Brunei does not have a stock exchange (source), although there are public companies in the country. For example, BIBD, whose last traded price was $2.15 on 2021-05-13. How does stock trading work in the absence of a stock exchange? How is the market regulated when companies are not bound by the listing rules of stock exchanges?
From what I can tell, the only way to buy shares in BIBD is using a BIBD brokerage account. It looks like these can only be opened in person at a BIBD branch. Per their financial statements, they have ~700M shares outstanding that are authorised and not yet issued which they could sell - but it looks like if you go through opening an account you'll most likely be buying outstanding shares (like you would on an exchange) on a queue-based market where people are setting their bid and ask prices and BIBD is resolving matching offers as the broker (Source).
Without a stock exchange, stock transactions are handled like any other thing that people buy and sell - through brokers or private transactions according to law and the rules established by the originating contracts. Prices are set on some understanding of value between buyer and seller, mostly via a broker like above.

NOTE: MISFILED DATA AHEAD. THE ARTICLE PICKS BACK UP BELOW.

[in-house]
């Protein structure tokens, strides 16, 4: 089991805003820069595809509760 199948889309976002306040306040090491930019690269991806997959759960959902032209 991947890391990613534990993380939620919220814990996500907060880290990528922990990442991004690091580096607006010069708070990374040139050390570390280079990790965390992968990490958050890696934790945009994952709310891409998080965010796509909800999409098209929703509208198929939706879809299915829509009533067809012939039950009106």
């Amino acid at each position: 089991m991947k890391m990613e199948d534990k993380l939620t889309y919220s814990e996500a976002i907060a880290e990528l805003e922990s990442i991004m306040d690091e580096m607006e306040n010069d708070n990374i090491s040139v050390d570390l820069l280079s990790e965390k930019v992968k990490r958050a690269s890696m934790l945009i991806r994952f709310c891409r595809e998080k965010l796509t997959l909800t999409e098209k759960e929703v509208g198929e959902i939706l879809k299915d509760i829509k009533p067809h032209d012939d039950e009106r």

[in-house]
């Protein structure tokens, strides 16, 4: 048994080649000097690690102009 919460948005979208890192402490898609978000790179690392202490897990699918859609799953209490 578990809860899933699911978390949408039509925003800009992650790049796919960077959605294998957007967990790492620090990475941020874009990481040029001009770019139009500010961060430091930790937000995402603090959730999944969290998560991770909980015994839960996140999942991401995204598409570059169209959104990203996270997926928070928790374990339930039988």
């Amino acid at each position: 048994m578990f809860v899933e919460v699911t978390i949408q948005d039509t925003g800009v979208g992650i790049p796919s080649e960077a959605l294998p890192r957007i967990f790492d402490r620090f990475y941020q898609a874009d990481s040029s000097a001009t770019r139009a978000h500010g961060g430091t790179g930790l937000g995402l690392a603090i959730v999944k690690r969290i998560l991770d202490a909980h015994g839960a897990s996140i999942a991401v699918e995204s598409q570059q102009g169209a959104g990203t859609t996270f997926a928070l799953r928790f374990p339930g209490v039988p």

You can read through Brunei's Companies Act here and their securities markets regualtions here for more details. You see similar rules to other countries that have public companies that are on stock exchanges like tracking substantial shareholds, audit requirements for public companies, establishment of accounting standards, etc. I'm only researching out of curiosity and there is certainly much more to read in the law about exactly how this stuff is regulated, so I'll stop here and just say the markets are regulated "by law" like anywhere else.